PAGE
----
Free cash flows

Free cash flows

Cash not required for operations or for reinvestment. Often defined as earnings before interest (often obtained from the operating income line on the income statement) less capital expenditures less the change in working capital. In terms of a formula:

Free cash flows =

Sales (Revenues from operations)
- COGS (Cost of goods sold-labor, material, book depreciation)
- SG&A (Selling, general administrative costs)
EBIT (Earnings before interest and taxes or Operating Earnings)
- Taxes (Cash taxes)
EBIAT (Earnings before interest after taxes)
+ DEP (Book depreciation)
- CAPX (Capital expenditures)
- ChgWC (Change in working capital)
C (Free cash flows)

There is an issue as to whether you want to define the FCFs to the firm as a whole (the cash flow to all of its security holders), or the FCFs only to the firm's equity holders. For firm valuation, you want the former; for stock valuation you want the latter.
To value the firm, calculate the stream of FCFs to the firm and discount this stream by the firm's WACC (Weighted average cost of capital). This will give you the value of a levered firm, including the tax benefits of debt financing. Alternatively, you can discount the firm's FCFs by its unlevered cost of capital and add separately the present value of the tax benefits.
To value the firm's equity, you can either take the above number and subtract the market value of all outstanding debt (liabilities) or you can calculate the FCFs to the firm's equity holders and discount this stream by the firm's levered equity cost of capital.
Notice that changes in working capital have the same effect on free cash flows as do changes in physical capital, i.e., capital expenditures. For example, suppose you had to spend $XX to increase the capacity of your plant. This expenditure would be a reduction in free cash flow in the year it was made. Likewise, if you had to increase the level of your cash balance, inventory or receivables by $XX to accommodate greater sales, then this too would result in a like reduction in free cash flows in the year the level of working capital was increased. [Definition and discussion courtesy of Professor Michael Bradley.]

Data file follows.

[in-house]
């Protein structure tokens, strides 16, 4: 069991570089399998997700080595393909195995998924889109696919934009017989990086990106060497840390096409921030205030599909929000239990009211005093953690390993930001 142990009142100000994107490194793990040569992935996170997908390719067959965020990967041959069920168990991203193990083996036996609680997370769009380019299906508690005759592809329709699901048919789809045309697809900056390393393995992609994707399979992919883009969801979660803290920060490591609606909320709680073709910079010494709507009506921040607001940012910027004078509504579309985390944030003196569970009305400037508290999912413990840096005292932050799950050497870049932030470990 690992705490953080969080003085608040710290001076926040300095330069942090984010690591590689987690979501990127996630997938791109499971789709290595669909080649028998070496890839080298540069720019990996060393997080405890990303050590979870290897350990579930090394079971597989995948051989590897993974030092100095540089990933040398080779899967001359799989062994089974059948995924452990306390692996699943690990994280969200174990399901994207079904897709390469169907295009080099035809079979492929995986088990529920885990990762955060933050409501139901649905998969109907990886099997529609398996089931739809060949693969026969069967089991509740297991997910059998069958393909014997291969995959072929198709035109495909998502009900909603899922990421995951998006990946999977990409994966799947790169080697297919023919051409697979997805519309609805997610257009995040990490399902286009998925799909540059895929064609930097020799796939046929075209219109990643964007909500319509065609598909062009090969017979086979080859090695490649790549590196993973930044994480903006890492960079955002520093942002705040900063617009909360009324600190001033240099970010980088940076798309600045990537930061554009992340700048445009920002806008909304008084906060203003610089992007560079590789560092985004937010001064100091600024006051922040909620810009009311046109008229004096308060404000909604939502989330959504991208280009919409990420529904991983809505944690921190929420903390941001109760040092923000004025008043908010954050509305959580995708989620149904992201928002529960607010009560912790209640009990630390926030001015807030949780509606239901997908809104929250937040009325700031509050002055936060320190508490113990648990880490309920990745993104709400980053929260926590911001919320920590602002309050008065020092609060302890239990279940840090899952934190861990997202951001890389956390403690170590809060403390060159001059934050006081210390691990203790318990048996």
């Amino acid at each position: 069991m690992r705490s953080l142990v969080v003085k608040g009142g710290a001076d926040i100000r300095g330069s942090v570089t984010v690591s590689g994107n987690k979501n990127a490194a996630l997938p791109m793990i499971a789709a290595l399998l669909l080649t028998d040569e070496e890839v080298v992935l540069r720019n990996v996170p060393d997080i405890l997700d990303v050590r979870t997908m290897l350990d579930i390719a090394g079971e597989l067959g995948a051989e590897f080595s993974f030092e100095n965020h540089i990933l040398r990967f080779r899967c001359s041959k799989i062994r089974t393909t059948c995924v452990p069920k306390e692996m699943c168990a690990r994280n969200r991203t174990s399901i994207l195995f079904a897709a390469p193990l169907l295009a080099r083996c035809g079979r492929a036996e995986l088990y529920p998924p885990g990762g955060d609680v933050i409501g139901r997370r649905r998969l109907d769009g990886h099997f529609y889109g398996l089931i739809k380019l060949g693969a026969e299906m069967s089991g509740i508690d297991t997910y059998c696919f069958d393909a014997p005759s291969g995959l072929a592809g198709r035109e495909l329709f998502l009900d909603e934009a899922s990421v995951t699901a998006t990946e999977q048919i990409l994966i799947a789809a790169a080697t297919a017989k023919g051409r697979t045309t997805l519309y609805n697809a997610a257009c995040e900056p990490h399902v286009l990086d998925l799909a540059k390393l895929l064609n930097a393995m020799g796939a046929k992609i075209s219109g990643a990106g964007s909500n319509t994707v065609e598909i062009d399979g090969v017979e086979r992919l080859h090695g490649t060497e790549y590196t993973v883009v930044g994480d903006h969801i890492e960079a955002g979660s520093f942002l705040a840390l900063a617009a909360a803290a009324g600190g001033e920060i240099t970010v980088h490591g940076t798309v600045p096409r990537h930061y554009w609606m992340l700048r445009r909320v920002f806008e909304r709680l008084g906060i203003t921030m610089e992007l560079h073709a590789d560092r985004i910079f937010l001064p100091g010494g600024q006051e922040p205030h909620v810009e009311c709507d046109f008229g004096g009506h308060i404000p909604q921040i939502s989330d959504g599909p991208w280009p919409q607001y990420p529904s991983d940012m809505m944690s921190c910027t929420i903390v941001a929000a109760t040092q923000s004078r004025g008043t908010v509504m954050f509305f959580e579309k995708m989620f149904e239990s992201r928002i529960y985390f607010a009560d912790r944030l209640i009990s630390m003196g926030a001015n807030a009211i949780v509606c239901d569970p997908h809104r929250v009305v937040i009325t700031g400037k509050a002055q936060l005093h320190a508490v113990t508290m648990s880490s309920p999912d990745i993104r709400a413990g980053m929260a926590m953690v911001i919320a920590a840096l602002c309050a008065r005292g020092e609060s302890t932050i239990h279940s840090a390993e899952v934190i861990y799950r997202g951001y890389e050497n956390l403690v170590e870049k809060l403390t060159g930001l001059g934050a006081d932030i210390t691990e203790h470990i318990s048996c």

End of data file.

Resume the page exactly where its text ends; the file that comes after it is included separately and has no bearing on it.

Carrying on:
Free Cash Flow

A measure of a company's ability to generate the cash flow necessary to maintain operations. There is more than one way to calculate free cash flow, but perhaps the simplest is to subtract a company's capital expenditures from its cash flow from operations. Some analysts believe that free cash flow is more important than other measures of financial health because it measures how much cash a company has and can make. This differs from other measures, which are sometimes accused of using both legitimate and illegitimate forms of accounting to make a company look healthier than it really is.
References in periodicals archive ?
Equity investors and short sellers also find free cash flows important when attempting to determine an entity's valuation.
Growth must be profitable to be of value, profitable enough to generate healthy free cash flows - that is, the money left over after subtracting expenses, taxes, and capital investment from revenues.
CHICAGO -- Fitch Ratings does not believe the $300 million stock repurchase program announced by Citizens Communications (Citizens) will have an effect on its credit profile due to its announced debt reduction plans and the relative near-term stability of its free cash flows.
Future free cash flows in excess of dividends will be used for general corporate purposes, which may include debt reduction, repurchase of stock or growth opportunities.
However, at this time Fitch believes CenturyTel's 'BBB+' rating and Stable Rating Outlook are still warranted, based on its expected free cash flows, existing cash on the balance sheet, moderate maturity schedule, and potential inflow of $500 million upon the conversion of the equity units in 2005.
Free cash flows during 2003 could be impacted by additional capital expenditures required to upgrade its wireless network from TDMA to a GSM platform.
free cash flows have also contributed to this effort.
UNA's covenants have been amended to provide more room and its free cash flows have improved.
Considering the company's current cash balances, free cash flows and its expected $4.
The ratings incorporate the stability and expected free cash flow generation of the company's local exchange and wireless business and the improved financial flexibility reflected in the recently amended senior secured bank facility and the capital (including the senior notes) raised by the company.
On a consolidated basis, Fitch expects BRW to generate positive free cash flow during 2003 and over the medium term.
The downgrade reflects the company's anticipated leverage and an expectation that EBITDA and free cash flow levels will continue to be pressured by moderate access line erosion and competitive impact on wireless net additions and ARPU.